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Curr HIV/AIDS Rep. 2012 Dec;9(4):287-312. doi: 10.1007/s11904-012-0134-8.

A systematic review of antiretroviral adherence interventions for HIV-infected people who use drugs.

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  • 1Section of Infectious Diseases, AIDS Program, Yale University School of Medicine, 135 College Street, Suite 323, New Haven, CT 06510-2283, USA.

Abstract

HIV-infected persons who use drugs (PWUDs) are particularly vulnerable for suboptimal combination antiretroviral therapy (cART) adherence. A systematic review of interventions to improve cART adherence and virologic outcomes among HIV-infected PWUDs was conducted. Among the 45 eligible studies, randomized controlled trials suggested directly administered antiretroviral therapy, medication-assisted therapy (MAT), contingency management, and multi-component, nurse-delivered interventions provided significant improved short-term adherence and virologic outcomes, but these effects were not sustained after intervention cessation. Cohort and prospective studies suggested short-term increased cART adherence with MAT. More conclusive data regarding the efficacy on cART adherence and HIV treatment outcomes using cognitive behavioral therapy, motivational interviewing, peer-driven interventions and the integration of MAT into HIV clinical care are warranted. Of great concern was the virtual lack of interventions with sustained post-intervention adherence and virologic benefits. Future research directions, including the development of interventions that promote long-term improvements in adherence and virologic outcomes, are discussed.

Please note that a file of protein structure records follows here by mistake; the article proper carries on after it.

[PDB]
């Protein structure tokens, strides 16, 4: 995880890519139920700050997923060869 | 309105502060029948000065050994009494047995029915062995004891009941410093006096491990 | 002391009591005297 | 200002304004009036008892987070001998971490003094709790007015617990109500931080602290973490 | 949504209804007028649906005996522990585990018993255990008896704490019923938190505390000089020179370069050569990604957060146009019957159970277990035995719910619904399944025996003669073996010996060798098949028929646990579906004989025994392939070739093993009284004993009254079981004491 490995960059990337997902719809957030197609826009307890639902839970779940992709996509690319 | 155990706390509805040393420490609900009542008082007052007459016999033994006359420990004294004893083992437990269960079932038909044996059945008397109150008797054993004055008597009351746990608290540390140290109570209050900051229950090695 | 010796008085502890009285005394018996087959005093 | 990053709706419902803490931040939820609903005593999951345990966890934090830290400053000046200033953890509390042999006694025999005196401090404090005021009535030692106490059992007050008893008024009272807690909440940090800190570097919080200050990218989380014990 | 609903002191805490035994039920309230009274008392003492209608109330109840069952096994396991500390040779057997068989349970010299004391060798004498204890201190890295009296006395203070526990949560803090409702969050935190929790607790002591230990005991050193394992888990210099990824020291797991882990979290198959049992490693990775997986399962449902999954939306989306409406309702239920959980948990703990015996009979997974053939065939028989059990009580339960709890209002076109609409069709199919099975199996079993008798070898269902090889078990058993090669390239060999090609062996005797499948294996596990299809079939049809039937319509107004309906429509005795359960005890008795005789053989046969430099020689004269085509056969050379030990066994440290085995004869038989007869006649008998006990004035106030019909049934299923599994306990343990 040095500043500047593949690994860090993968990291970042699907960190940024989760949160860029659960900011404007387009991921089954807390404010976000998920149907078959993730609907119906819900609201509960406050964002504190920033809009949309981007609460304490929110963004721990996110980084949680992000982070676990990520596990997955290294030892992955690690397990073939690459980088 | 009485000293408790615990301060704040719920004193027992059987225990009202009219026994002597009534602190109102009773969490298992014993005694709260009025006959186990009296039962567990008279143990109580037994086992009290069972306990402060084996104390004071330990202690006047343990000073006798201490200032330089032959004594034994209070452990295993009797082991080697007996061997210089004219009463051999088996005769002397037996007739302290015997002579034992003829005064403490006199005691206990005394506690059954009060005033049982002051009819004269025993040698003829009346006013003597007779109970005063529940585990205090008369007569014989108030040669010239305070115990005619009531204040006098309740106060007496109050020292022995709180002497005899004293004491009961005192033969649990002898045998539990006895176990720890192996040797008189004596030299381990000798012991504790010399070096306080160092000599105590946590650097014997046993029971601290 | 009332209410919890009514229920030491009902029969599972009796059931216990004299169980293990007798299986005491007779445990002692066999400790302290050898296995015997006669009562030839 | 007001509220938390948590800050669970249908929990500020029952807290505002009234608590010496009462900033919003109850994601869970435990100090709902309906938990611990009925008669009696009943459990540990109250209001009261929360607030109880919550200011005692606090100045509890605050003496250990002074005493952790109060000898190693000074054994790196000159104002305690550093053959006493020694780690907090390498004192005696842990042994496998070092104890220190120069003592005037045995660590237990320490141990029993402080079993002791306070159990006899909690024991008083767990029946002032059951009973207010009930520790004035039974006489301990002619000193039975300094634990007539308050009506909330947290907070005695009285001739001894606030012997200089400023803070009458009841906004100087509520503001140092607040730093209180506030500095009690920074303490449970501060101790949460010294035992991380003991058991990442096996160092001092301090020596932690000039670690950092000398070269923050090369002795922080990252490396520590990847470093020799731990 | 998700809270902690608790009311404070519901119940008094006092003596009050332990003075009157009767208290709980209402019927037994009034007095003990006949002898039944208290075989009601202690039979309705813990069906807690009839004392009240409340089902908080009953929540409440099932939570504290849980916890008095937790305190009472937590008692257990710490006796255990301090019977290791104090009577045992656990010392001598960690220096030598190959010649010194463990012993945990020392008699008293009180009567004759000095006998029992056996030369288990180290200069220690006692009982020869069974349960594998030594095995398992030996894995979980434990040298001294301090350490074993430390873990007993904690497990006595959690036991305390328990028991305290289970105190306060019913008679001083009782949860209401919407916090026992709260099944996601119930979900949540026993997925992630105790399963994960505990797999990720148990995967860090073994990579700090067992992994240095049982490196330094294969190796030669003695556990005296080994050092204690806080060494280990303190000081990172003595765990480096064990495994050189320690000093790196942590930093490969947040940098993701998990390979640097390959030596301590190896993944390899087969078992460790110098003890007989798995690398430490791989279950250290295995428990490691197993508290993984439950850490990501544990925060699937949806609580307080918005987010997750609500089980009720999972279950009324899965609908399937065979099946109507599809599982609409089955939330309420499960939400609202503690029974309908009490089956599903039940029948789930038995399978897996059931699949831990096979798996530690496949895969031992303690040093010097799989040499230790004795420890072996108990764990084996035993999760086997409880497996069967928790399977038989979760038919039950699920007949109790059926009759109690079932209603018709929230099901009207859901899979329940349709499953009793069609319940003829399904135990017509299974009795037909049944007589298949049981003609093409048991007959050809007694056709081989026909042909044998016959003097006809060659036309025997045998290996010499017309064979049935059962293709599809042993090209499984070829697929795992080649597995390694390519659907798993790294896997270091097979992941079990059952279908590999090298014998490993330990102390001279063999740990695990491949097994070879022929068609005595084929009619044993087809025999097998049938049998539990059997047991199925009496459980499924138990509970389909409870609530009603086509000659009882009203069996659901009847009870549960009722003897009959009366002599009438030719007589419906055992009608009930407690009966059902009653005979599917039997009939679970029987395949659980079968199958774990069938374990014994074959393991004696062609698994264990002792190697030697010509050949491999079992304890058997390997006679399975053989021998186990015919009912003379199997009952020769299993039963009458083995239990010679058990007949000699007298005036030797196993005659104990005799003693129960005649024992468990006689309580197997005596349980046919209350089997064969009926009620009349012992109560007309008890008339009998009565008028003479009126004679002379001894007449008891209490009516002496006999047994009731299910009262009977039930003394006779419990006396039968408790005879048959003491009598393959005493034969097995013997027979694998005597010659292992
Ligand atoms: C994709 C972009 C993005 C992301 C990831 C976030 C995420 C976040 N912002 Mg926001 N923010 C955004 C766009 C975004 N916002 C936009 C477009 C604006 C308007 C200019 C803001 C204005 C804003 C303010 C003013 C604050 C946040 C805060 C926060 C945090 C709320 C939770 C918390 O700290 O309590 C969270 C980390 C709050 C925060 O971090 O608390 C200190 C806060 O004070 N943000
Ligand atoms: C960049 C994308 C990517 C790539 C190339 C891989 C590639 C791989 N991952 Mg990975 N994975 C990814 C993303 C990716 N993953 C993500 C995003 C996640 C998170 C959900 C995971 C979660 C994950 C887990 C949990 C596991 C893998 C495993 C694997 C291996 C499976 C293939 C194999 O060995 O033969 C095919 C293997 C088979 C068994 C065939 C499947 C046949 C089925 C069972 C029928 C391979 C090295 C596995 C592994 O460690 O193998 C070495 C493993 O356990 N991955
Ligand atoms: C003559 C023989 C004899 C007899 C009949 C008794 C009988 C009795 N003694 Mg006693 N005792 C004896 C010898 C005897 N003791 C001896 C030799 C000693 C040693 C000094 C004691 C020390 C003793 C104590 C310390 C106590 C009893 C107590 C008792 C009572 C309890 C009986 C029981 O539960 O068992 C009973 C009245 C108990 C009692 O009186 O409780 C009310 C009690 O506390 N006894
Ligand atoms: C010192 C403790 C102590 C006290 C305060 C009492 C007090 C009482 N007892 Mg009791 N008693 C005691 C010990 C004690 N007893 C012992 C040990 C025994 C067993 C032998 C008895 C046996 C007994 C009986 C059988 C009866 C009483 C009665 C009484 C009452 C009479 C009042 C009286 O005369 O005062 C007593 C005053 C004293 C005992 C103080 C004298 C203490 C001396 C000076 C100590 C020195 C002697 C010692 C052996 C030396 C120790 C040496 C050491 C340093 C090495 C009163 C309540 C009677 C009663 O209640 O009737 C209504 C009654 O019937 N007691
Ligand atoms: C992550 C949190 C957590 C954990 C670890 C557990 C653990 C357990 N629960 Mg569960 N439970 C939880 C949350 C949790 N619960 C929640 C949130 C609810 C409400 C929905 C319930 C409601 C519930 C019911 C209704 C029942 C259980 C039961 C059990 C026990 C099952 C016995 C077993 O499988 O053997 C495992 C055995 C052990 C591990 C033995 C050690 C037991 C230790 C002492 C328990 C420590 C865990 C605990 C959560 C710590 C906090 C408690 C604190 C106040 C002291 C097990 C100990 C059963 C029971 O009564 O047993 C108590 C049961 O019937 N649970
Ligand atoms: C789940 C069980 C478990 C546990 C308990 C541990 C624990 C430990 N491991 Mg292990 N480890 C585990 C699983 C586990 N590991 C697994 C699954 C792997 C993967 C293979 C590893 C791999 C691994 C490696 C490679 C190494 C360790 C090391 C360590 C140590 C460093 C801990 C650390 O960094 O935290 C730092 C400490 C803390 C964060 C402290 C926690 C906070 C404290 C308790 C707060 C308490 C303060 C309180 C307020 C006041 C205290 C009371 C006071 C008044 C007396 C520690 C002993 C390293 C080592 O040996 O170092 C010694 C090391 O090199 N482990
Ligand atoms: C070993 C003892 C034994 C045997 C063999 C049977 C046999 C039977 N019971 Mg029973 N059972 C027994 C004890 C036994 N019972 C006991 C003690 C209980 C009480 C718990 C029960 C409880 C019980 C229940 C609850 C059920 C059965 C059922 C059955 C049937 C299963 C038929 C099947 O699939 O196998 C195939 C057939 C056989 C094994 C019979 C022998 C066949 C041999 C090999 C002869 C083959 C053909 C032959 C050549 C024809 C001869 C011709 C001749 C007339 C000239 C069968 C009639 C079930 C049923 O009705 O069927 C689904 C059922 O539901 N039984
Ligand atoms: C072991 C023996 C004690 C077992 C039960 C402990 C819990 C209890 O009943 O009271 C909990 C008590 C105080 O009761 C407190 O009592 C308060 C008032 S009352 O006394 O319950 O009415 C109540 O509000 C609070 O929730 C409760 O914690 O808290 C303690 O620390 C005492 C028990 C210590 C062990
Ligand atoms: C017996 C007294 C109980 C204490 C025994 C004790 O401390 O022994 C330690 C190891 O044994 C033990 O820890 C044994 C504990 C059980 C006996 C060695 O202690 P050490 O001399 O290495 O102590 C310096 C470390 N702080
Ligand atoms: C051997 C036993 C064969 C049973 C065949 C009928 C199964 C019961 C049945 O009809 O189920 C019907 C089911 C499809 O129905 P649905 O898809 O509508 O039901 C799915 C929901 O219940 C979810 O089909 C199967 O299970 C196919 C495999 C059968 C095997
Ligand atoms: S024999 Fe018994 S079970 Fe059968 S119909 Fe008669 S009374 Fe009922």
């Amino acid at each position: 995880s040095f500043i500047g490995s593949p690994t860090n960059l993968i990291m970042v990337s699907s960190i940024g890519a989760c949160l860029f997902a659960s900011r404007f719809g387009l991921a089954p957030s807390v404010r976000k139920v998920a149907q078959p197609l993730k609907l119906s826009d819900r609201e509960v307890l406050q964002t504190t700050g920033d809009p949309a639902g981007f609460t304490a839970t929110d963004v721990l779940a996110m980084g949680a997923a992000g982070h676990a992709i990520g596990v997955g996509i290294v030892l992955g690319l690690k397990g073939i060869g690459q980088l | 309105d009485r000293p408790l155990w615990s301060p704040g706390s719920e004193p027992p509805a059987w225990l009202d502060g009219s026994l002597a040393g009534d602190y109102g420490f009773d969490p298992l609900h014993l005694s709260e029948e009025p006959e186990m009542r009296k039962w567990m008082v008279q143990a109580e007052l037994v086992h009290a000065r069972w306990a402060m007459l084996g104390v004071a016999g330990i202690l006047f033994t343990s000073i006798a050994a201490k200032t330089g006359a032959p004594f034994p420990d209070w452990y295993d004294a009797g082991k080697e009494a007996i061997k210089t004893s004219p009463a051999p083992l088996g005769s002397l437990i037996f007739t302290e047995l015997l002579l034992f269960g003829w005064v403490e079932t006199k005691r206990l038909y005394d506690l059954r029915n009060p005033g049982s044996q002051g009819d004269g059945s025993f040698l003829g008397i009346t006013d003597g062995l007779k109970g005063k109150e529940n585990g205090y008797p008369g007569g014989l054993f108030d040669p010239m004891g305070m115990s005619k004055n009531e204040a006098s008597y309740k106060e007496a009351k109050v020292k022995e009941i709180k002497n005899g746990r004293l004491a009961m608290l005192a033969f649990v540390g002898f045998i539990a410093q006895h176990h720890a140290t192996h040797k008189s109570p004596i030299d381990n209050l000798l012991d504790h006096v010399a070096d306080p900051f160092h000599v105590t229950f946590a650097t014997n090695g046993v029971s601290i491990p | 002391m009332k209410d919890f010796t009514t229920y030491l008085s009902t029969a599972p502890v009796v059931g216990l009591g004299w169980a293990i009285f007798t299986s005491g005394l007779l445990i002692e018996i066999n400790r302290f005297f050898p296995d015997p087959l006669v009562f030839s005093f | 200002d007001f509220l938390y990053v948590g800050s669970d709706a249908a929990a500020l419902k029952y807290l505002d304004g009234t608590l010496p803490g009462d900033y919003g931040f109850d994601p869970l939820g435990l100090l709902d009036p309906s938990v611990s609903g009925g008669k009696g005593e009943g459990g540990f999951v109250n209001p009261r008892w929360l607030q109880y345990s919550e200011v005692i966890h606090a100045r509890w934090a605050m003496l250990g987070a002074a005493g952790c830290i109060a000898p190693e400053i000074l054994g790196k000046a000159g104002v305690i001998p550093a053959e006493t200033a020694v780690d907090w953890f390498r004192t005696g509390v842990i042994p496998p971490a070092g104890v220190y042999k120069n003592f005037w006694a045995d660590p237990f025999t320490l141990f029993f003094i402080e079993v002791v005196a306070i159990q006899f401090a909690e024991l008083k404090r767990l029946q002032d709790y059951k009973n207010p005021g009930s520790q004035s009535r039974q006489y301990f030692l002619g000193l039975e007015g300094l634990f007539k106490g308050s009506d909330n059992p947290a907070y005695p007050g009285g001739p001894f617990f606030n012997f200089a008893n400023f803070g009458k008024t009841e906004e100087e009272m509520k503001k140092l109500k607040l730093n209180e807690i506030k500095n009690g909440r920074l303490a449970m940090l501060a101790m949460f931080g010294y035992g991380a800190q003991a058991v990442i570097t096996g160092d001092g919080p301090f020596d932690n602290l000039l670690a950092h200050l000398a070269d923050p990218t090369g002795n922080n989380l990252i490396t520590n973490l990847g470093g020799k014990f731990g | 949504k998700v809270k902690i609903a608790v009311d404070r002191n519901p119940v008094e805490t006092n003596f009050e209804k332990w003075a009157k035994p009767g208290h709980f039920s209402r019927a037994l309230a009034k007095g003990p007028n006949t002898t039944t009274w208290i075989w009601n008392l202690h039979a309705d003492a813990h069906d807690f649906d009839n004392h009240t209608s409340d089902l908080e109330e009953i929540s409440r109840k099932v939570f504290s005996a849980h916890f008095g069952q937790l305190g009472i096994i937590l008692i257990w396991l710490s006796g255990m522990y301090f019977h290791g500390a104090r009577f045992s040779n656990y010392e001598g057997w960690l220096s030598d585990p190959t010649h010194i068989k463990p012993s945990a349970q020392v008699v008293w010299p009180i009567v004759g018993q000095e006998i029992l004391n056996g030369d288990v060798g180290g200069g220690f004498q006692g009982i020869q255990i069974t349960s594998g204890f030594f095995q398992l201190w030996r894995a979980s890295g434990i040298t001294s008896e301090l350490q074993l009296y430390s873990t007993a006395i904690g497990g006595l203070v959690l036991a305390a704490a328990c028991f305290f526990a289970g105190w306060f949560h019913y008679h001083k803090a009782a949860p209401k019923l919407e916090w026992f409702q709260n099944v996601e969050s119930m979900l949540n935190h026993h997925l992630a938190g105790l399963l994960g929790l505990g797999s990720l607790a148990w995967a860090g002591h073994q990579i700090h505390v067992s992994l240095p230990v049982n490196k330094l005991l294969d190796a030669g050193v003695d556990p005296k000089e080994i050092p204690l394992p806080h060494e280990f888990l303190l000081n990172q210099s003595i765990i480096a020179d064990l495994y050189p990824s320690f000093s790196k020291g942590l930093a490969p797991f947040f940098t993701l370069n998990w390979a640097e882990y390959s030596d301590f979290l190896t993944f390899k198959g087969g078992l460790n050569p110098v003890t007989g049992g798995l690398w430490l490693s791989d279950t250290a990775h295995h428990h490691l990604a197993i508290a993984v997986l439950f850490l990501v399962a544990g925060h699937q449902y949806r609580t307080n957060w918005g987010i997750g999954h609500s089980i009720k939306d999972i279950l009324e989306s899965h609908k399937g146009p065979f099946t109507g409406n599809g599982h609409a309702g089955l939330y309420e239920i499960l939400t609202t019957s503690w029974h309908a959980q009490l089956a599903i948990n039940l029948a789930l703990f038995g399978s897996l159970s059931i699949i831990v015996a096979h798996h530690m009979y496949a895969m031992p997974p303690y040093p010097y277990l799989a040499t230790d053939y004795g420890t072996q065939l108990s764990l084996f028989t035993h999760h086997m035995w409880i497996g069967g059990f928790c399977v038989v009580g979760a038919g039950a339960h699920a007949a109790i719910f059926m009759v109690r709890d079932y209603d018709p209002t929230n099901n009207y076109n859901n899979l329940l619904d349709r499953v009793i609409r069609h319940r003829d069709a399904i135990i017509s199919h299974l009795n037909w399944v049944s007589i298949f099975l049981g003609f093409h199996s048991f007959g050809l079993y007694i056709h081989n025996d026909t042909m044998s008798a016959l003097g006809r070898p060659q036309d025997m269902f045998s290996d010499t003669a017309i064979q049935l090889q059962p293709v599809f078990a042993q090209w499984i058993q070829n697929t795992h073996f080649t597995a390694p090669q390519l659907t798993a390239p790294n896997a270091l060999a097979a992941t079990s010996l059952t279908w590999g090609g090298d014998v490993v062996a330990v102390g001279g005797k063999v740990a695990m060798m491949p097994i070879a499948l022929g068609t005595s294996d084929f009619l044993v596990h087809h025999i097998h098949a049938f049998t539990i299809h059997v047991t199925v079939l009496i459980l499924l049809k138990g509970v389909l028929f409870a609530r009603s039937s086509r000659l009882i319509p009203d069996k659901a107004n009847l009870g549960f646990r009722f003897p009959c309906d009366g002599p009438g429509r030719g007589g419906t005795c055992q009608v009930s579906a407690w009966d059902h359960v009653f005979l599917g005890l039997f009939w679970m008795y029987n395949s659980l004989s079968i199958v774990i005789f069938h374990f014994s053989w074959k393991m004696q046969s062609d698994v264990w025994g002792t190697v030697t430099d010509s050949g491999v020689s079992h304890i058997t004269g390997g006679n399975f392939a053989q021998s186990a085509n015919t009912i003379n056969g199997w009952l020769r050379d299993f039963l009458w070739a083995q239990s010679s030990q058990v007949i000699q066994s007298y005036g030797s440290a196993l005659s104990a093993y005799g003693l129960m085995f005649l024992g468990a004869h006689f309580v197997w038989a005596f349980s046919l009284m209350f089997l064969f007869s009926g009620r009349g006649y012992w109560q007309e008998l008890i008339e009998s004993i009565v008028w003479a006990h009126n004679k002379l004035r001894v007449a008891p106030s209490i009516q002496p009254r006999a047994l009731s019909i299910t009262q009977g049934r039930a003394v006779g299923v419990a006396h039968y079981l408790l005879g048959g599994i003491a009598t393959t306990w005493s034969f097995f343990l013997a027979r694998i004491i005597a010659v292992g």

PMID:
22936463
[PubMed - indexed for MEDLINE]
PMCID:
PMC3495269
Free PMC Article
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